I know the Bonderman specifies that recipients are prohibited from conducting research on their travels, but being in a country as complex as Colombia, and also being fortunate enough to be taken in by human rights lawyer who lives in a virtual archive of knowledge, one can't help but crack open a book.
I spend most of my day studying, reading anything from poetry to books on fruit. After learning the invaluable importance of language, I've also been attempting to teach myself Portuguese to prepare for my eventual arrival to Brazil. And of course I've been catching up on Colombian history.
Knowing the history of a country completely changes your perspective on it. It explains the racial makeup, the structure of social classes, explains why people are the way they are.
I'm currently reading "More Terrible Than Death" by Robin Kirk, a well-written account of a human rights worker's decade long sojourn exploring the development of contemporary Colombia; though the title should not be confused as to how I have been living, which has been in the nicest apartment I've ever seen, let alone stay in (and yes, that includes the US too).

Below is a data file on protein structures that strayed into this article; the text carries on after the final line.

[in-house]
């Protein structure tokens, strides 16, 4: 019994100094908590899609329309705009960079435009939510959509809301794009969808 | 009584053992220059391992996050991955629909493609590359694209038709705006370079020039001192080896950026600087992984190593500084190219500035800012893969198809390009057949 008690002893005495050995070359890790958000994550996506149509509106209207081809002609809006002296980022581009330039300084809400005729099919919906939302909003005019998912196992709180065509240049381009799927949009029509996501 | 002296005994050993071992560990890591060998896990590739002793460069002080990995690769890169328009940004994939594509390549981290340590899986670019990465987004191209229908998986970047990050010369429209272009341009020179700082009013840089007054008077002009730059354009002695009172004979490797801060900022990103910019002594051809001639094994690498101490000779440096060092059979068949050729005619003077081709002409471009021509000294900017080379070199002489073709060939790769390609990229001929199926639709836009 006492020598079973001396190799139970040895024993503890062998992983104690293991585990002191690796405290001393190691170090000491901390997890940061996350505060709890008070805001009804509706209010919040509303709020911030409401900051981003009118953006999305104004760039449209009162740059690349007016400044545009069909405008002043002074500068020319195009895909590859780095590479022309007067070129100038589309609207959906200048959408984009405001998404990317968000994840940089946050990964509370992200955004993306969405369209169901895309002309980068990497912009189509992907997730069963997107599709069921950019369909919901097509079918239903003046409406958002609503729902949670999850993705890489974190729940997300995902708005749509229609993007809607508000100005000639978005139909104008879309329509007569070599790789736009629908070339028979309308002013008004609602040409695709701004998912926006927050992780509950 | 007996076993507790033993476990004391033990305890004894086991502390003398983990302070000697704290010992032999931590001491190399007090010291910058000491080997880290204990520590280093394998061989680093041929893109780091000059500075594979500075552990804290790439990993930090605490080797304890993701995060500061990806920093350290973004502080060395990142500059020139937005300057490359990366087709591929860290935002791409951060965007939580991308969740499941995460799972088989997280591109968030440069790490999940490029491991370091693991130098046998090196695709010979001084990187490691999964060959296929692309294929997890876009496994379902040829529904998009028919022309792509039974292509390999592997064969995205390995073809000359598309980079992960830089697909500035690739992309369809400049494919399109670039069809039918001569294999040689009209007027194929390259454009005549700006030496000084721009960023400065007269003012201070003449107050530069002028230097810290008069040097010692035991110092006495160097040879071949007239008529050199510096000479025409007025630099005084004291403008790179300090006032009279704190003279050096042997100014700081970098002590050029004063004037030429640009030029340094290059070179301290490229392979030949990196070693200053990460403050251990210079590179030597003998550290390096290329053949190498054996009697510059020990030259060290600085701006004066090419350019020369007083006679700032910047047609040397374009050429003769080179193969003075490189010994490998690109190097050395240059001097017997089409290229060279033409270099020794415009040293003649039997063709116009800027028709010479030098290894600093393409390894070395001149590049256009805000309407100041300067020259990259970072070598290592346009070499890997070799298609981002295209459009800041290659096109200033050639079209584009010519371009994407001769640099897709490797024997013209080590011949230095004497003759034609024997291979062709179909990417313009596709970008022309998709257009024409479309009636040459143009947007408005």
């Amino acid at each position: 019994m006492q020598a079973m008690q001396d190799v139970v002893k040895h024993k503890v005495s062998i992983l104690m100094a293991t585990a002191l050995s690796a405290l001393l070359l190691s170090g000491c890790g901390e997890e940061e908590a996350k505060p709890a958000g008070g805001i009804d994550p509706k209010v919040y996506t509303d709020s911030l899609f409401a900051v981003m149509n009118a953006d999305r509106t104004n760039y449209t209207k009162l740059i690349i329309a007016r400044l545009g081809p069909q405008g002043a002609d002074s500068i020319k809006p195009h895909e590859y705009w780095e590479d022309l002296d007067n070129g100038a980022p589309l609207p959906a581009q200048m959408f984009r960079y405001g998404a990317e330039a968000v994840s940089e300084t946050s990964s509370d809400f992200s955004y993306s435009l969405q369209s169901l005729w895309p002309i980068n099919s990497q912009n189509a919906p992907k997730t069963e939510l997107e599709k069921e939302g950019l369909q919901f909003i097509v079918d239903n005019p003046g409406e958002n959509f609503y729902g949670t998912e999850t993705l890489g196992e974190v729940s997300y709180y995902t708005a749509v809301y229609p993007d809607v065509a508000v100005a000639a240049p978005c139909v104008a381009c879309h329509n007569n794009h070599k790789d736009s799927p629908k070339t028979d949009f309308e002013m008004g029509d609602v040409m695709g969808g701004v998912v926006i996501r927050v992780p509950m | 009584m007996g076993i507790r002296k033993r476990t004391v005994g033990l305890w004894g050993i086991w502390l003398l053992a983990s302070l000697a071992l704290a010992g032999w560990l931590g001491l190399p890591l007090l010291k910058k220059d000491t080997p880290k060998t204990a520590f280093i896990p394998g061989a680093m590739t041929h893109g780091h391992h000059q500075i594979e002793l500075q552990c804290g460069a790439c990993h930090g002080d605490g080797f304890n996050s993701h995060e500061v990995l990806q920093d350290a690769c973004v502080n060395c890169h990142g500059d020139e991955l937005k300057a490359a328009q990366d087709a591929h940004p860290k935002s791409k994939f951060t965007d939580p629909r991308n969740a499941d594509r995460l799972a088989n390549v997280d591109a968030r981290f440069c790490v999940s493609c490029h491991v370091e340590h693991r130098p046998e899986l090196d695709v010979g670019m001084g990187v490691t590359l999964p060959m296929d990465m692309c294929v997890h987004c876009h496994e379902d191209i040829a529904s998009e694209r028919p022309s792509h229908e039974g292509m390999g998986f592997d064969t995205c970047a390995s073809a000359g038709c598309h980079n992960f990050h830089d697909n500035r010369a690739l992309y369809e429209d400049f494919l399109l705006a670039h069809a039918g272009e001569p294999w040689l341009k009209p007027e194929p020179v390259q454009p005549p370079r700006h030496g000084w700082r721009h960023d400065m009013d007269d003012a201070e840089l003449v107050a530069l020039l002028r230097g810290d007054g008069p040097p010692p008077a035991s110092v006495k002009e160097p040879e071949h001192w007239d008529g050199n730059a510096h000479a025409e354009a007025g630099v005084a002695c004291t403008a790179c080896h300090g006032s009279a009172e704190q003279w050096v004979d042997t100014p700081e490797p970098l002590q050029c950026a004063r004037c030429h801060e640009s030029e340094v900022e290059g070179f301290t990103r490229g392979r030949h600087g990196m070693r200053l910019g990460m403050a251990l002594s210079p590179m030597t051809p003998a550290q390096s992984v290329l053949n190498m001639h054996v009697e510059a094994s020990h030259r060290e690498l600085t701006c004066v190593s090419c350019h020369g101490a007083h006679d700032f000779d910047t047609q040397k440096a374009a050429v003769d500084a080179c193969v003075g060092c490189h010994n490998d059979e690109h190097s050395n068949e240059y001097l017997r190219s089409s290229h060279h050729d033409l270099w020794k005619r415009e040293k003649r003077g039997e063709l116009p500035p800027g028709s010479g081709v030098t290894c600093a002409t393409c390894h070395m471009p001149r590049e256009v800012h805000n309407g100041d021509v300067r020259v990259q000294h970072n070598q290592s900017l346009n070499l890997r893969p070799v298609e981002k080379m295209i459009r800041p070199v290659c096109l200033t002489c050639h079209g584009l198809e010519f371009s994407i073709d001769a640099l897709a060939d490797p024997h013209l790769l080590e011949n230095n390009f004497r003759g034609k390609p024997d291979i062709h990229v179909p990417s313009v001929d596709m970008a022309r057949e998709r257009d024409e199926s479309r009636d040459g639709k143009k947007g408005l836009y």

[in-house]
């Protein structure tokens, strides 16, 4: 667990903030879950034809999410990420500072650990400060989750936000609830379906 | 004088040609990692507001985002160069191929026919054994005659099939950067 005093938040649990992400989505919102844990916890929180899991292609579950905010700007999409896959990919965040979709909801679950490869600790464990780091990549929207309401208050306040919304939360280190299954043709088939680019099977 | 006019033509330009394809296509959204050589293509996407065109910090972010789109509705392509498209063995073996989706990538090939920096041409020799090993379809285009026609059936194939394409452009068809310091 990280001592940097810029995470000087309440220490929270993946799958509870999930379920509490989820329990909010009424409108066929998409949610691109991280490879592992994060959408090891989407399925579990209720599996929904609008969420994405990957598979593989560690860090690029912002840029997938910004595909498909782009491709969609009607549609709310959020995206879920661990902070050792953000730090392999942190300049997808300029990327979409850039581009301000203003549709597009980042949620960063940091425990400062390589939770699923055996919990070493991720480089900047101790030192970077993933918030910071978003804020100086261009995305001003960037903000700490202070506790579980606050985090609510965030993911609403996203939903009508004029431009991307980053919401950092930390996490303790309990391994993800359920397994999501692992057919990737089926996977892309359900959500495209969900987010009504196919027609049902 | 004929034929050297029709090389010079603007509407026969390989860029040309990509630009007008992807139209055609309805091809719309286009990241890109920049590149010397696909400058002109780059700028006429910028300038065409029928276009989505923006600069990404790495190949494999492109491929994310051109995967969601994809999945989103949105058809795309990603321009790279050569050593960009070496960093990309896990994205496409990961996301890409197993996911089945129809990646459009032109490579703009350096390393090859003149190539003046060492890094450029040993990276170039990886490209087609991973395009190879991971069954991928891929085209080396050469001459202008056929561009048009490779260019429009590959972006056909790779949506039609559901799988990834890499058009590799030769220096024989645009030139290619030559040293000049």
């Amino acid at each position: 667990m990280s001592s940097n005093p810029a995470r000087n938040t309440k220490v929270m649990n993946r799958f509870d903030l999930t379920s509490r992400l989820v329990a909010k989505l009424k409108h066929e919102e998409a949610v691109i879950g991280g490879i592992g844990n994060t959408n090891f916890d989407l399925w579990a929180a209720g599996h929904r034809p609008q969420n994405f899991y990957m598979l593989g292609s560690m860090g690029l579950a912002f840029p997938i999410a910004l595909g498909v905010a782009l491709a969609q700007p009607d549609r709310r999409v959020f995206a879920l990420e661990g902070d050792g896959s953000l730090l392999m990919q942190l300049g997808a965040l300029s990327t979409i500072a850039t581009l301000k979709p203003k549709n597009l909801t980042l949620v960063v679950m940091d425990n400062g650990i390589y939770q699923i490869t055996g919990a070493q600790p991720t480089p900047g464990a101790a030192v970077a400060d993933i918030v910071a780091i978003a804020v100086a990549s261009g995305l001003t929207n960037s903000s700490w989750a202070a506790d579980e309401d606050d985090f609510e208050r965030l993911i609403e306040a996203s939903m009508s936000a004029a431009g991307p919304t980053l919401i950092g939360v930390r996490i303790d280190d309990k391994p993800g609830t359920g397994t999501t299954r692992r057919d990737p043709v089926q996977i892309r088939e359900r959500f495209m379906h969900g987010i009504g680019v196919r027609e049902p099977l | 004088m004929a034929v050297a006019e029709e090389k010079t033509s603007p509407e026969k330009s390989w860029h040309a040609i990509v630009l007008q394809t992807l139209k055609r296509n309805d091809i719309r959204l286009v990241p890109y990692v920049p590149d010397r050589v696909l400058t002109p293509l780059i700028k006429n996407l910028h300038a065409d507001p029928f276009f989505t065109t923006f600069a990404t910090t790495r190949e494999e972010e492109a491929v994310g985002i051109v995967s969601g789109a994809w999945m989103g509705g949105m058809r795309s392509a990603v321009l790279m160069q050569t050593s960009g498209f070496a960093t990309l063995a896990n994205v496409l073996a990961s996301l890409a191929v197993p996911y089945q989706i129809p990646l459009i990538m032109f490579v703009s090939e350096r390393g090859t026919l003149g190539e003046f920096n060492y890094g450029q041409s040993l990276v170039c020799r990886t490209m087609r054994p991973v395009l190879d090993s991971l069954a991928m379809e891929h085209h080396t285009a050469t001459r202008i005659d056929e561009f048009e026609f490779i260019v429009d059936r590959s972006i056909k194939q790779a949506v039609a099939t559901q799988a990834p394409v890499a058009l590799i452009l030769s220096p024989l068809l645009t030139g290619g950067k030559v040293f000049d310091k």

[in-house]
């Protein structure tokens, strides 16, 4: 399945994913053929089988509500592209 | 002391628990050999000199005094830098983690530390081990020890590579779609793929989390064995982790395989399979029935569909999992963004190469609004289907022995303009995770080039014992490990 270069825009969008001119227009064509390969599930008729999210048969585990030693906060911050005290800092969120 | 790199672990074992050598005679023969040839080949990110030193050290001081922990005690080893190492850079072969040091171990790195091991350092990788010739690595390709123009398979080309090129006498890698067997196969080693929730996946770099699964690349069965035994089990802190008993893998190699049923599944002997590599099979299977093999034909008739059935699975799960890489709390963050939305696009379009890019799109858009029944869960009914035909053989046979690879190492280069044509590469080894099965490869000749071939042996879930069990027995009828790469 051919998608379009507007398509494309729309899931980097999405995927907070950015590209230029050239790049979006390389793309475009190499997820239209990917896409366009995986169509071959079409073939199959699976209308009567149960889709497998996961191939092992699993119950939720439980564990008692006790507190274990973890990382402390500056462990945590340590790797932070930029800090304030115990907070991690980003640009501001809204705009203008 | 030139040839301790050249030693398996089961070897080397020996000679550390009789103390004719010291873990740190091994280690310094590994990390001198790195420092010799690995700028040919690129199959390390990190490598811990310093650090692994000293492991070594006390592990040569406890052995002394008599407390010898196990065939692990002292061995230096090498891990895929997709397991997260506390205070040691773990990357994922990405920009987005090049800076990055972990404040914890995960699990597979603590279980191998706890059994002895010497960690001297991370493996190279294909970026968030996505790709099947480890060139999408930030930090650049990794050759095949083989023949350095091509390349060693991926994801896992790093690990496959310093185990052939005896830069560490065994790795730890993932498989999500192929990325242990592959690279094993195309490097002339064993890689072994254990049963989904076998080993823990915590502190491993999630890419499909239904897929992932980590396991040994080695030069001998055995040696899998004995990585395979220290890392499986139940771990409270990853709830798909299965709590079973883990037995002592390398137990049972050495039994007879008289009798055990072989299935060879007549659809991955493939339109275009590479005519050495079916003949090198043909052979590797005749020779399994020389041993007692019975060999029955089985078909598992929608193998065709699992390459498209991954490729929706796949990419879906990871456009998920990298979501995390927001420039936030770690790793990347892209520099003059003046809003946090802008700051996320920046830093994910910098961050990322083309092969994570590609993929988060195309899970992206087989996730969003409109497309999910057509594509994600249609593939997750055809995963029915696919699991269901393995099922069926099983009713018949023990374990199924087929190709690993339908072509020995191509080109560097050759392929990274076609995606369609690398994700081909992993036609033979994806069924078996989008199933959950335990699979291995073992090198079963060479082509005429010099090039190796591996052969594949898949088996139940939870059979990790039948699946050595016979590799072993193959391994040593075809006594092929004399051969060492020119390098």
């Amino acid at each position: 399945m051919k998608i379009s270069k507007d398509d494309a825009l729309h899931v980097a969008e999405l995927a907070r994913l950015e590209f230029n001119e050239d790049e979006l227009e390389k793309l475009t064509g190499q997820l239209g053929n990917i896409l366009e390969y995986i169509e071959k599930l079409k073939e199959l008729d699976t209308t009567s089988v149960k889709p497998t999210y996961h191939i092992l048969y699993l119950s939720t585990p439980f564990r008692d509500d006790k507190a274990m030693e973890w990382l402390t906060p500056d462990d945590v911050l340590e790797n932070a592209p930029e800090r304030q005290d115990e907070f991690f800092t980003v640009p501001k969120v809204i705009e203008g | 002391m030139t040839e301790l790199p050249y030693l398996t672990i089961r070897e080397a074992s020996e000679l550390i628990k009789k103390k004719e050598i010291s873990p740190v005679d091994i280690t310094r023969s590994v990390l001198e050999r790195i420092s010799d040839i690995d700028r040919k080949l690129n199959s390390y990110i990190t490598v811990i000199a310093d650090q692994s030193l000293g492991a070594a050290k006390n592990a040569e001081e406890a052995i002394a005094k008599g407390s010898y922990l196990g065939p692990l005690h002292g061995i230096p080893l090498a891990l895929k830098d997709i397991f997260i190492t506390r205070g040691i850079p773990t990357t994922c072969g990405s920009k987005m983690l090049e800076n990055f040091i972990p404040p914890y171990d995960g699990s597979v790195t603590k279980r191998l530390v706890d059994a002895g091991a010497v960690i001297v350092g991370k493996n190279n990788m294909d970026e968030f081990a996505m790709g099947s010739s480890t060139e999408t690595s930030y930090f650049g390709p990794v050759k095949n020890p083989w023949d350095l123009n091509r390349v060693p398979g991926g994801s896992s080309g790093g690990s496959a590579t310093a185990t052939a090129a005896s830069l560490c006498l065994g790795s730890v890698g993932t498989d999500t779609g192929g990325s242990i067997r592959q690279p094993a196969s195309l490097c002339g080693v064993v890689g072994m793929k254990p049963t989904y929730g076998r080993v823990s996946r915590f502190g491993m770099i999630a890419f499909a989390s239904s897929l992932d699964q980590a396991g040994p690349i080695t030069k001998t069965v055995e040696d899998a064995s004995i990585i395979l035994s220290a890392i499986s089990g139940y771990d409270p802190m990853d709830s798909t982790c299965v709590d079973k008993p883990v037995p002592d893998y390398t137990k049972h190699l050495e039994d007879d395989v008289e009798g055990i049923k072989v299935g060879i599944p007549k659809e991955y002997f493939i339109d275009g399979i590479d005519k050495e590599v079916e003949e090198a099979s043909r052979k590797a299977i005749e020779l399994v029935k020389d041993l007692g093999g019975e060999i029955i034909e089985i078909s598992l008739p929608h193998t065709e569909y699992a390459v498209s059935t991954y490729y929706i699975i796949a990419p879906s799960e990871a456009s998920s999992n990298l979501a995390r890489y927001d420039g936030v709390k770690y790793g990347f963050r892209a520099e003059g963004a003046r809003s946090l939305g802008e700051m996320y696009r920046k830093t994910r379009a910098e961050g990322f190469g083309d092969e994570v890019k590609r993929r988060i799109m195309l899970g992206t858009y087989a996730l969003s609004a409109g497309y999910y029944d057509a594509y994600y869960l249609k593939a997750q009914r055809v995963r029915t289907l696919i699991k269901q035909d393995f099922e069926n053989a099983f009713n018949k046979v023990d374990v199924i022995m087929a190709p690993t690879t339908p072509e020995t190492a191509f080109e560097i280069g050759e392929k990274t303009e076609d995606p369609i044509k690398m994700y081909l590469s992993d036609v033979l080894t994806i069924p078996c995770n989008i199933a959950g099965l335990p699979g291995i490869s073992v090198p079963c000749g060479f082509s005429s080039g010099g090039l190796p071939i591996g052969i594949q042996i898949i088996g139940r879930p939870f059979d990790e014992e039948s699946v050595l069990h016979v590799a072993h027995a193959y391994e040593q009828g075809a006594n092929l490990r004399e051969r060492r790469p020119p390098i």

I've had access to any tea I could fathom, a pristine kitchen that has re-energized my old passion for cooking, and an indoor hammock (which really doesn't need further explanation). But that doesn't mean tranquility is permanent. Like most circumstances in the world, things could change in an instant. The bombings that resulted from the after-effects of internal conflicts between government armies, drug cartels and guerrilla factions could still find their way to Bogotá as they did in the past. Nothing in life is guaranteed. Strange how we too often forget that.